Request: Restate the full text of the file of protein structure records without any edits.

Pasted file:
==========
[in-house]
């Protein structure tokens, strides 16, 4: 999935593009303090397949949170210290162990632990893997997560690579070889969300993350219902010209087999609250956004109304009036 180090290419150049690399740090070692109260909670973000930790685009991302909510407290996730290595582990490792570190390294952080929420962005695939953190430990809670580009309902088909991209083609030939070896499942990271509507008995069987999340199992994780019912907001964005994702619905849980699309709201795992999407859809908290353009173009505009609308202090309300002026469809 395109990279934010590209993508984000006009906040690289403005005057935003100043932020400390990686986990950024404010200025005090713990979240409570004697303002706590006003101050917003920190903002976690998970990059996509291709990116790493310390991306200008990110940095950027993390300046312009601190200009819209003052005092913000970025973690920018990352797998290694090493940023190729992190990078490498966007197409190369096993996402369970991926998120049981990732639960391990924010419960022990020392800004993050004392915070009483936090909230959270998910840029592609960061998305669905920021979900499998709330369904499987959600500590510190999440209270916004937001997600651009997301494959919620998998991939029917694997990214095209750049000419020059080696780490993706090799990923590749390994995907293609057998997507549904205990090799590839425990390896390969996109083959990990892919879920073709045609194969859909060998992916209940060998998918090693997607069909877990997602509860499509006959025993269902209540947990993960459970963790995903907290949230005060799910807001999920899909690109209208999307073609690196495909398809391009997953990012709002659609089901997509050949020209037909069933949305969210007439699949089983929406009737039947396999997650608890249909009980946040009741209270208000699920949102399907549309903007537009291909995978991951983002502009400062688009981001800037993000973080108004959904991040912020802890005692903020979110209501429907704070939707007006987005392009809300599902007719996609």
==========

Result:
[in-house]
């Protein structure tokens, strides 16, 4: 999935593009303090397949949170210290162990632990893997997560690579070889969300993350219902010209087999609250956004109304009036 180090290419150049690399740090070692109260909670973000930790685009991302909510407290996730290595582990490792570190390294952080929420962005695939953190430990809670580009309902088909991209083609030939070896499942990271509507008995069987999340199992994780019912907001964005994702619905849980699309709201795992999407859809908290353009173009505009609308202090309300002026469809 395109990279934010590209993508984000006009906040690289403005005057935003100043932020400390990686986990950024404010200025005090713990979240409570004697303002706590006003101050917003920190903002976690998970990059996509291709990116790493310390991306200008990110940095950027993390300046312009601190200009819209003052005092913000970025973690920018990352797998290694090493940023190729992190990078490498966007197409190369096993996402369970991926998120049981990732639960391990924010419960022990020392800004993050004392915070009483936090909230959270998910840029592609960061998305669905920021979900499998709330369904499987959600500590510190999440209270916004937001997600651009997301494959919620998998991939029917694997990214095209750049000419020059080696780490993706090799990923590749390994995907293609057998997507549904205990090799590839425990390896390969996109083959990990892919879920073709045609194969859909060998992916209940060998998918090693997607069909877990997602509860499509006959025993269902209540947990993960459970963790995903907290949230005060799910807001999920899909690109209208999307073609690196495909398809391009997953990012709002659609089901997509050949020209037909069933949305969210007439699949089983929406009737039947396999997650608890249909009980946040009741209270208000699920949102399907549309903007537009291909995978991951983002502009400062688009981001800037993000973080108004959904991040912020802890005692903020979110209501429907704070939707007006987005392009809300599902007719996609």